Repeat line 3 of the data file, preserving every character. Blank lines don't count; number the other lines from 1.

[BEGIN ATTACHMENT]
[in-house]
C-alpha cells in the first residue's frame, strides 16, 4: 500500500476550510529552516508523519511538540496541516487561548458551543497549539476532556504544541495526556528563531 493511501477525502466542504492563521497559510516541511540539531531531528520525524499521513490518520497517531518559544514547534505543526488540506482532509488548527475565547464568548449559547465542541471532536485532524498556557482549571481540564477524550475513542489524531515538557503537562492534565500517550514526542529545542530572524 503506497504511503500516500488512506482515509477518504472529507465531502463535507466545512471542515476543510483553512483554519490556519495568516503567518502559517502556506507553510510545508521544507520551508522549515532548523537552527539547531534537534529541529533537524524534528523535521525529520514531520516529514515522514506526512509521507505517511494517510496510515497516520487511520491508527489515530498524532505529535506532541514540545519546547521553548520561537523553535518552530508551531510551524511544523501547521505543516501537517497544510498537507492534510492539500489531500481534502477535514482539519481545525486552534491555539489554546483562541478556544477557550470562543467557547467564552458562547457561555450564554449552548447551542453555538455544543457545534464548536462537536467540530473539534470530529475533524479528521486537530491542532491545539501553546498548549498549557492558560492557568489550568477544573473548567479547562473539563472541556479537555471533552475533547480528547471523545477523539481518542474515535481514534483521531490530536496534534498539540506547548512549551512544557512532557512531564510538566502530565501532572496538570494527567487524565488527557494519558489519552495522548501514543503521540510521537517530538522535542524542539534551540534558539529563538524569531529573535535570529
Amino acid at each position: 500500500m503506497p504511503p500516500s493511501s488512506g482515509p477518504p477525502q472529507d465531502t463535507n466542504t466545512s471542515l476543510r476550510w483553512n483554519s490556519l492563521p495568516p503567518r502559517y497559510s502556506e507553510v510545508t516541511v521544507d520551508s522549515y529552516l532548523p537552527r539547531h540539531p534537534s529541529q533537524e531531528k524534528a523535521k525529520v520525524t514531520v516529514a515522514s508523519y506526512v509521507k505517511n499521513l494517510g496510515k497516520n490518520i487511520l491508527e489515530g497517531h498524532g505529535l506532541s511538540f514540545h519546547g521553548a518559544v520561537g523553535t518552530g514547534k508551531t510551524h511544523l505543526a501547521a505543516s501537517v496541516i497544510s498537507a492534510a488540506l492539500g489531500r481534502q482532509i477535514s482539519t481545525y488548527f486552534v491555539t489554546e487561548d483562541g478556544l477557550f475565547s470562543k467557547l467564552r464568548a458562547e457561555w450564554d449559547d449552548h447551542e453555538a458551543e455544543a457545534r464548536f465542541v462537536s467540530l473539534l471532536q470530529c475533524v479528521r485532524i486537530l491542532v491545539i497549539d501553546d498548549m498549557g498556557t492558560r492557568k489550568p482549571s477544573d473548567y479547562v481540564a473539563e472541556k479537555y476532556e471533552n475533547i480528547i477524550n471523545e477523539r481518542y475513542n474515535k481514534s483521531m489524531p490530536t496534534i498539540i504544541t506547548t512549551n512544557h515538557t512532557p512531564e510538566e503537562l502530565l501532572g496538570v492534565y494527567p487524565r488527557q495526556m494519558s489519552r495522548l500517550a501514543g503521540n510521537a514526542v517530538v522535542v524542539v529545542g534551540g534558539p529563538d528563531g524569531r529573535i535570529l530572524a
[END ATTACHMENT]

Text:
Amino acid at each position: 500500500m503506497p504511503p500516500s493511501s488512506g482515509p477518504p477525502q472529507d465531502t463535507n466542504t466545512s471542515l476543510r476550510w483553512n483554519s490556519l492563521p495568516p503567518r502559517y497559510s502556506e507553510v510545508t516541511v521544507d520551508s522549515y529552516l532548523p537552527r539547531h540539531p534537534s529541529q533537524e531531528k524534528a523535521k525529520v520525524t514531520v516529514a515522514s508523519y506526512v509521507k505517511n499521513l494517510g496510515k497516520n490518520i487511520l491508527e489515530g497517531h498524532g505529535l506532541s511538540f514540545h519546547g521553548a518559544v520561537g523553535t518552530g514547534k508551531t510551524h511544523l505543526a501547521a505543516s501537517v496541516i497544510s498537507a492534510a488540506l492539500g489531500r481534502q482532509i477535514s482539519t481545525y488548527f486552534v491555539t489554546e487561548d483562541g478556544l477557550f475565547s470562543k467557547l467564552r464568548a458562547e457561555w450564554d449559547d449552548h447551542e453555538a458551543e455544543a457545534r464548536f465542541v462537536s467540530l473539534l471532536q470530529c475533524v479528521r485532524i486537530l491542532v491545539i497549539d501553546d498548549m498549557g498556557t492558560r492557568k489550568p482549571s477544573d473548567y479547562v481540564a473539563e472541556k479537555y476532556e471533552n475533547i480528547i477524550n471523545e477523539r481518542y475513542n474515535k481514534s483521531m489524531p490530536t496534534i498539540i504544541t506547548t512549551n512544557h515538557t512532557p512531564e510538566e503537562l502530565l501532572g496538570v492534565y494527567p487524565r488527557q495526556m494519558s489519552r495522548l500517550a501514543g503521540n510521537a514526542v517530538v522535542v524542539v529545542g534551540g534558539p529563538d528563531g524569531r529573535i535570529l530572524a